29Peng, F. et al. (2013) [83]Chinese2010–20115-FU14TFK-1, QBC939 cell lineNM220b, 200c and 429mirVana miRNA Isolation Kit (Ambion, Austin, TX, USA), Agilent Human miRNA Microarray Kit (V2) (Agilent Inc, Santa Clara, CA, USA) for analysis. SUZ12, ROCK2 direct targets
30Nagano, H. et al. (2013) [84]JapaneseSeptember 1999–February 2004GEM 18MIAPaCa-2, PSN-1, BxPC-3, Panc-1NM29aTRIzol agent (Invitrogen, Carlsbad, CA, USA) Wnt/β-catenin signaling pathway
31Wei, F. et al. (2013) [85]ChineseNMRadiation and AZD8055NMPANC-1, Capan-2, BxPC-3NM99bNMmTOR
32Iwagami, Y. et al. (2013) [86]Japanese1992–2008GEM 66MiaPaCa2 and PSN1 MiaPaCa2-RGs, PSN1-RGs320cNanoDrop ND-1000 spectrophotometer (NanoDrop Technologies, Wilmington, DE, USASMARCC1 mediated anti-cancer effect of GEM
33Bhutia, Y.D. et al. (2013) [87]AmericansNMGEM 10/2MIA PaCa-2L3.6pl and Capan-1/GEMlet-7amiRNA Isolation Kit and the TaqManH MicroRNA Reverse Transcription Kit (Applied Biosystems)RRM2
34Wang, P. et al. (2012) [88]ChineseCohort1: 2003–2005 Cohort2: 2009–2010GEMNMPanc-1, BxPC3NM21RecoverAll Total Nucleic Acid Isolation Kit (Ambion)FasL/Fas pathway
35Singh, S. et al. (2013) [89]NMNMGEMNMMIA PaCa-2MI PaCa-2/GEM7, 146, 205SYBR Green dye universal master mix on a Light Cycler 480 (Roche, Indianapolis)Class III b-tubulin (TUBB3)
36Brabletz, S. et al. (2011) [90]NMNMGSINMPanc1, HPAF2, MCF7, MiaPaCa2 NM200Pfu Ultra Hotstart 2 Master Mix (Stratagene, Santa Clara)Notch signaling
37Ali, S. et al. (2010) [91]NMNMGEM, OHP, tarceva50/10MIAPaCa-2, AsPc-1 MIAPaCa-GR (GEM resistant), AsPc-1OR (oxaliplatin resistant), MIAPaCa-GTR, AsPc-1GTR (GEM and tarceva resistant) 21, 146a, 200b, 200c, 221, let-7b and let-7dTaqMan MicroRNA Assay kit (Applied Biosystems)NM
38Hwang, J.-H. et al. (2010) [92]Korean, Italian1999–2007 and 2001–2004GEM, 5-FU127 BxPc3, HPAF-II, HPAC, PANC1, PL45NM21TaqMan-microRNA assays and the 7900 HT-Fast RealTime PCR (Applied Biosystems, Foster City, CA, USA)NM
39Giovannetti, E. et al. (2010) [93]Deutsch2001–2004GEM 81hTERT-HPNE, Hhs27, LPc006, LPc033, LPc067, LPc111, LPc167, PP437NM217500HT sequence detection system (Applied Biosystems)PTEN and PI3K-Akt pathway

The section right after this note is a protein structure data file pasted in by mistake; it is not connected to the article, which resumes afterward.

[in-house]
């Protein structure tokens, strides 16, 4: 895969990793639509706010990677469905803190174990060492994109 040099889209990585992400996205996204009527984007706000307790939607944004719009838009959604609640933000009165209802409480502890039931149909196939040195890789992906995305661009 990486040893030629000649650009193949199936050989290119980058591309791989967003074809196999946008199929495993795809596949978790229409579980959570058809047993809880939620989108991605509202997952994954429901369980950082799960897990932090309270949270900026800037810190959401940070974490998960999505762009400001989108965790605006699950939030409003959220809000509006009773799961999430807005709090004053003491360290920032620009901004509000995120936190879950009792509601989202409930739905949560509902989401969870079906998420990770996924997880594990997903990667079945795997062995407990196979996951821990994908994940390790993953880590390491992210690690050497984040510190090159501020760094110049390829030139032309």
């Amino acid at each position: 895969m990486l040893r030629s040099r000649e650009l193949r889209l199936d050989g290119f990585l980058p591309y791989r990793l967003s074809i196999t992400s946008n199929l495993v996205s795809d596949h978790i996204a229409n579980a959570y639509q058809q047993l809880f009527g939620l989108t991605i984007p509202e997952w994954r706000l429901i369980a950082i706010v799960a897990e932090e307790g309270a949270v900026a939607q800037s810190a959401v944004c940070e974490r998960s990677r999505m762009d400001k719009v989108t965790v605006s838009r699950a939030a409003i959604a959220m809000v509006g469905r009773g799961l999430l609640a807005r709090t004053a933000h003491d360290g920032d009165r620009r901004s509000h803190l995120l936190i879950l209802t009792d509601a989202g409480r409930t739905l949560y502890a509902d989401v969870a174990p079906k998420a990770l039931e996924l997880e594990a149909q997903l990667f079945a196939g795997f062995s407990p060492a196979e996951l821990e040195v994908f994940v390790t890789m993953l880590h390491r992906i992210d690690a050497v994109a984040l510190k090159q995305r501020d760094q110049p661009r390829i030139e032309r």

40Moriyama, T. et al. (2009) [94]Japanese2000–2008GEM 25/25AsPC-1, KP-1N, KP-2, KP-3, PANC-1, SUIT-2 MIA PaCa-2, CAPAN-1, CAPAN-2, CFPAC-1, H48N, HS766T, SW1990, NOR-P1 NM21mirVana qRT-PCR miRNA Detection Kit, and mirVana Primer Sets (all from Ambion)VEGF and MMP-2 and MMP-9
41Xiong G et al. (2018) [95]ChineseNMGEM90/90AsPC-1, BxPC-3, MiaPaCa-2, PANC-1, Su86. 86, T3M4AsPC-1-Gem10a-5pGenepharma (Shanghai, China)TFPA2C
42Sun, D. et al. (2018)ChineseJanuary 2007–December 2015GEM87/8BxPC-3, PANC-1, AsPC-1, SW1990, Capan-1, Capan-2, CFPAC-1 and MIA PaCa-2NM374b-5pLightCycler® 480
SYBR-Green I Master (Roche Diagnostics, Basel, Switzerland).
BIAPRC-3 and XIAP
43You, L. et al. (2018)ChineseNMGEM10293T, MIA
PaCa-2, Su.86.86, Capan-1, PANC-1, SW1990, BxPC-3 and AsPC-1
GEM-R cells BxPC-3 and PANC-11207(Bio-Rad, Hercules, CA, USA)PVT1
NM-Not Mentioned.
Table 2. miRNAs that are involved in chemoresistance and pathways that are modulated.
Table 2. miRNAs that are involved in chemoresistance and pathways that are modulated.
Chemoresistance
DownregulatedUpregulated
miRNAPathwaymiRNAPathway
GEM GEM
210ABCC517-5pPTEN
124PTBP1/PKM2221EGFR and HER pathways
101-3pRRM1203SIK1
100FGFR3181cMST1/2, and LATS1/2, together with the adaptor proteins SAV1 and MOB1 (Hippo signalling pathway)
497FGF/FGFR signalling pathway15bSMURF2
7TUBB321NM
205TUBB3221NM
374b-5pBIAPRC-3 and XIAP1246CCNG2
5-FU 21PTEN/Akt pathway
200cSUZ12, ROCK2 direct targets320cSMARCC1 mediated the anti-cancer effect of GEM
220bSUZ12, ROCK2 direct targets155Anti-apoptotic (RAB27B)
21NM
221NM
21VEGF and MMP-2 and MMP-9
10a-5pTFAP2C
5-FU
1246CCNG2
Table 3. miRNAs that are involved in chemosensitivity and pathways that are modulated.
Table 3. miRNAs that are involved in chemosensitivity and pathways that are modulated.
Chemosensitivity
DownregulatedUpregulated
miRNAPathwaymiRNAPathway
GEM GEM
3656RHOF/EMT509-5pE-cadherin
Let-7aCXCR4/HMGA21243E-cadherin
205-5pK-ras, Caveolin-1 and Ki-6733aAKT/Gsk-3β/β-catenin pathway
153SNAIL21FasL/Fas pathway
101DNA-PKcs1207PVT1
506SPHK1/Akt/NF-κB5-FU
494c-Myc/SIRT1 pathway138-5pvimentin
203ZEB-1
5-FU
494c-Myc/SIRT1 pathway
Table 4. Publication bias of the included studies.
Table 4. Publication bias of the included studies.
GroupsClinical OutcomesClassic Fail-Safe NOrwin Fail-Safe NBegg and MazumdarEgger′s RegressionDual and Tweedie (Random Effects)
z-Valuep-ValueHR in ObservedTauz-Valuep-ValueInterceptp-ValuedfObservedq-ValueAdjustedq-Value
MainMain Meta-analysis6.26401.1500.2571.1650.2431.7780.052101.60368.0411.132107.980
FixedMixed/RandomHypothesis Test
SubgroupsHeterogeneityHR95% CIHR95% CIFixed effects modelRandom effects model
QPI2LowHighLowHighZPStudiesZPStudies
miR-211.6830.19540.5671.9131.3402.7322.0611.1953.5563.569022.5990.0092